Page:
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On the 40th floor of a new Denver skyscraper, overseeing workers in hard hats and orange vests, construction manager Michael Bjes touts some of the measures that will make this building energy efficient: Energy Star appliances, LED lights, "water efficient toilet fixtures throughout the entire building."
The requirements are aimed at meeting one of the most ambitious climate goals in the country. By mid-century, Denver aims to reduce its greenhouse gas emissions 80 percent below 2005 levels.
At the recent third annual Sustainable Denver Summit, the theme was "Growing Responsibly," and the city's chief sustainability officer, Jerry Tinianow, was upbeat. He'd just returned from United Nations climate talks in Germany, where a delegation of local and state U.S. officials vowed to uphold the country's commitment to the global Paris climate deal, even though President Trump has said the U.S. will leave it.
"We challenge each other," Tinianow said, "to sign pledges, to set goals."
Cities' climate efforts got a lot of attention after Trump's Paris announcement. Many of them have actually been working at reducing emissions for years. But measuring progress on all those goals can be tough, and critics say much more needs to be done to help avoid the worst impacts of climate change.
Dave Ribeiro is with the American Council for an Energy Efficient Economy, which puts out an annual City Energy Efficiency Scorecard. He credits cities for expanding public transportation, using cleaner fuels and pushing for renewable energy. But he says there are limits to calculating exactly how much such moves actually cut carbon emissions.
"The data quality is poor, it's incomplete and it's tracked over different time periods," Rebeiro said.
The data that does exist shows that despite progress, many cities are still falling short.
"A city will set very aggressive goals, it won't meet them, and then a few or five years later they just set new goals that are even more ambitious," says energy consultant Sam Brooks.
Brooks created a stir last year with an op-ed that claimed, "No, Cities Are Not Actually Leading on Climate. Enough with the Mindless Cheerleading."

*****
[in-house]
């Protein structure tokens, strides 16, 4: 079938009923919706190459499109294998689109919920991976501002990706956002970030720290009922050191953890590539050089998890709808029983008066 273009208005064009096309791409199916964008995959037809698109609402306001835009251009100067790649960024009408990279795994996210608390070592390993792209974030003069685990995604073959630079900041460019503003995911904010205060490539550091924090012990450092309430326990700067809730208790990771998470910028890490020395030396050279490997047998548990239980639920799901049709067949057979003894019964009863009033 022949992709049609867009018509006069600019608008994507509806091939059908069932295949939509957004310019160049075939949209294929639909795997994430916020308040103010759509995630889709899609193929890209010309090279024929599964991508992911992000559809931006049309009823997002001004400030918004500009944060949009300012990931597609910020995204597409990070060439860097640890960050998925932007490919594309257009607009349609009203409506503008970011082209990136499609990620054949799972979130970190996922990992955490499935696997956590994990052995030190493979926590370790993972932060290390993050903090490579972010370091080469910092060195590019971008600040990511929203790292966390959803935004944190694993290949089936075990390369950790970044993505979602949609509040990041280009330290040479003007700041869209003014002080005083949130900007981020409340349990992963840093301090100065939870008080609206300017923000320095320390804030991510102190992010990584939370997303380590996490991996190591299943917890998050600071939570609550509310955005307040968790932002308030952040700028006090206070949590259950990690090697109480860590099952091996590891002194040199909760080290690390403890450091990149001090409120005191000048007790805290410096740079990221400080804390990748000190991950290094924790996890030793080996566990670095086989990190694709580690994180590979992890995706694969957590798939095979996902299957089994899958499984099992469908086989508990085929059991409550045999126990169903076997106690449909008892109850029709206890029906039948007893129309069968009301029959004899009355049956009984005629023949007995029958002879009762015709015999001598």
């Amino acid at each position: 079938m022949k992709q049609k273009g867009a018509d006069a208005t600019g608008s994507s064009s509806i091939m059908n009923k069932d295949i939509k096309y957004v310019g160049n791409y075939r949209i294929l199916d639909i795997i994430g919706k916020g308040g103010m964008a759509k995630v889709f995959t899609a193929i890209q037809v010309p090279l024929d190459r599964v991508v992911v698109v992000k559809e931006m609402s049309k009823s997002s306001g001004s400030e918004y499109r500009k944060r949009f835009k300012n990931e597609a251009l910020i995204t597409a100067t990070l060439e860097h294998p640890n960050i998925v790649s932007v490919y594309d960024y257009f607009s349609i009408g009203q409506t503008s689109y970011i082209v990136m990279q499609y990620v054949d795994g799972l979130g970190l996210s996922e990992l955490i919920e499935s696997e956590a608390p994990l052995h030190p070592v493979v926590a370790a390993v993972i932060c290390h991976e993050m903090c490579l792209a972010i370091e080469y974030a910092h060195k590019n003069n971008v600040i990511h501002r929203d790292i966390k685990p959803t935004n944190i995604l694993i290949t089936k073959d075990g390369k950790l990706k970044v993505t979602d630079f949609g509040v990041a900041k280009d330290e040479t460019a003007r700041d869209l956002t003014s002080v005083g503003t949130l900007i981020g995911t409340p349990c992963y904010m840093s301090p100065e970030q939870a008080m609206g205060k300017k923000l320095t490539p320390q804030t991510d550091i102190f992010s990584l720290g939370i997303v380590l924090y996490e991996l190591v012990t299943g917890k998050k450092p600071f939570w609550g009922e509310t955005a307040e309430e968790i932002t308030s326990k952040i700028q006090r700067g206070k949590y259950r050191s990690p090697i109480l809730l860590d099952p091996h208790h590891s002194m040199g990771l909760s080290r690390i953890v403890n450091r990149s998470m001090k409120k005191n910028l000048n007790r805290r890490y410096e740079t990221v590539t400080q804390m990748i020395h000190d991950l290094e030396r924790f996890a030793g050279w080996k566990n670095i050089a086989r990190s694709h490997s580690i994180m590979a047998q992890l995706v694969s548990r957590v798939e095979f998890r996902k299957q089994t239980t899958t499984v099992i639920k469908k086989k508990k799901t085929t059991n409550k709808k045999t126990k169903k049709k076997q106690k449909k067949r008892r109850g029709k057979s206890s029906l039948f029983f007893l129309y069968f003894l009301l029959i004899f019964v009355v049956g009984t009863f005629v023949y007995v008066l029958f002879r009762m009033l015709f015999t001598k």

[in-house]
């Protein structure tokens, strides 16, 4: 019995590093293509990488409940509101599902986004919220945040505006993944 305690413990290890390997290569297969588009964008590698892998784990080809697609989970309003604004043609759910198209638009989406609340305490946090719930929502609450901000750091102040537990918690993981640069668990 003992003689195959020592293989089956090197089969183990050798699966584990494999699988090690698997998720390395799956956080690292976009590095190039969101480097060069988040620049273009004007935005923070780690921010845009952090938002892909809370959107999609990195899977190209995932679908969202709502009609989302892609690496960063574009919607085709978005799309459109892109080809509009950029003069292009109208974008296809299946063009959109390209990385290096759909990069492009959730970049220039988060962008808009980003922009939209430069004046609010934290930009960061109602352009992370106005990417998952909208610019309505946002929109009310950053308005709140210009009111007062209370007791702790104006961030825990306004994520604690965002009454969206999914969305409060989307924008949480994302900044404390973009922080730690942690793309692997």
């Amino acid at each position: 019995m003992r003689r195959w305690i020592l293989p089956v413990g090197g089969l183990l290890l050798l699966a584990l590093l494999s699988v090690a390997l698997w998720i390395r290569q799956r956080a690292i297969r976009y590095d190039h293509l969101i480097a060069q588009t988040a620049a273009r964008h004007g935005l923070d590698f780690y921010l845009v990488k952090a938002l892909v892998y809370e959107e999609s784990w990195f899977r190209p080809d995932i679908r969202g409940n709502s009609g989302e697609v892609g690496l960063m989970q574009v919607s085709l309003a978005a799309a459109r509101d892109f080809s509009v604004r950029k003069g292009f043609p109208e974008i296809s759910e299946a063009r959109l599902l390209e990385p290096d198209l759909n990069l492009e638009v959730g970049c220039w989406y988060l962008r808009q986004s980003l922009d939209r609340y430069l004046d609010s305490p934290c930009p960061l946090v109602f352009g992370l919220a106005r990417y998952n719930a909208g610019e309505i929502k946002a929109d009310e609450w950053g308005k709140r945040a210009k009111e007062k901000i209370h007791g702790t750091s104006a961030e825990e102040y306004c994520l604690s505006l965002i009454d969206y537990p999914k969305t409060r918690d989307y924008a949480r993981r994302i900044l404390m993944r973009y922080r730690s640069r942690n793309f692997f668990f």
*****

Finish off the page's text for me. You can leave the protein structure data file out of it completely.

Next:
He points out that some of the same cities working hardest on cutting emissions are also some of the fastest growing — incuding Denver, San Francisco and Washington, D.C. Per capita energy use may be dropping, but total energy use is still going up. That's a problem, since scientists say greater reductions will be needed, beyond the Paris agreement, to limit global warming to 2 degrees Celsius.
Brooks takes some of the blame for cities not doing more. A few years ago he ran the energy division for Washington, D.C.'s government buildings, when the city announced it had become powered by 100 percent renewable energy.
"We got great press," he says, "and the day after we did it, nothing changed."
He says that's because, like a lot of cities, D.C. took the easier path. Instead of driving down its own local carbon emissions, it paid to offset them with a slice of renewable energy generated elsewhere. Certainly better than nothing, he says, but "it had probably a modest impact, somewhere probably in Oklahoma, Texas or the Dakotas."
Brooks has since left that position, and had a harsh message when he testified before D.C.'s City Council last year.
"I think we have been at this too long," he said, "and this issue is too important for us to settle for feel-good anecdotes, or data that does not paint an accurate picture."
To be sure, some cities are making great strides. And some have more power than others to control local emissions. Standards for renewable energy, for example, are often set by states. Sixteen states, plus a long list of businesses, have also joined the pledge to bring down combined greenhouse gas emissions enough to meet the U.S. Paris goal, a 26-28 percent reduction by 2025.
Simply calculating all that will be a challenge, one coordinated by former New York Mayor Michael Bloomberg and Bloomberg Philanthropies. Last year, the Rhodium Group found that some states were on track to bring down emissions in line with the Paris climate agreement, but without more federal action the U.S. as a whole would likely fall considerably short.
In places such as Denver, this is not for lack of trying. But Sam Brooks is frustrated that even some trends with the best of intentions can end up being counter-productive. One pet peeve: urban architects' increasing love of glass.
With the spread of LEDs, he says lighting isn't the energy suck it used to be. Now, glass covered buildings are taking in more heat from the sun, leading to the use of more air conditioning. "That very significantly increases the overall energy consumption of that building," he says.
Which brings us back to that new Denver skyscraper, where all 40 stories are entirely glass.
Construction manager Michael Bjes says the glass has a coating, and an internal layer of argon gas, to help prevent heat absorption. He admits other materials could save more energy, but says design is a balance.
"The experience for our tenants is really what we're after," he says. "We want to make sure it meets our tenants' needs."
Sure, he says, people want energy efficiency. But they also value aesthetics, like floor to ceiling views of Colorado's snow-capped Front Range mountains.
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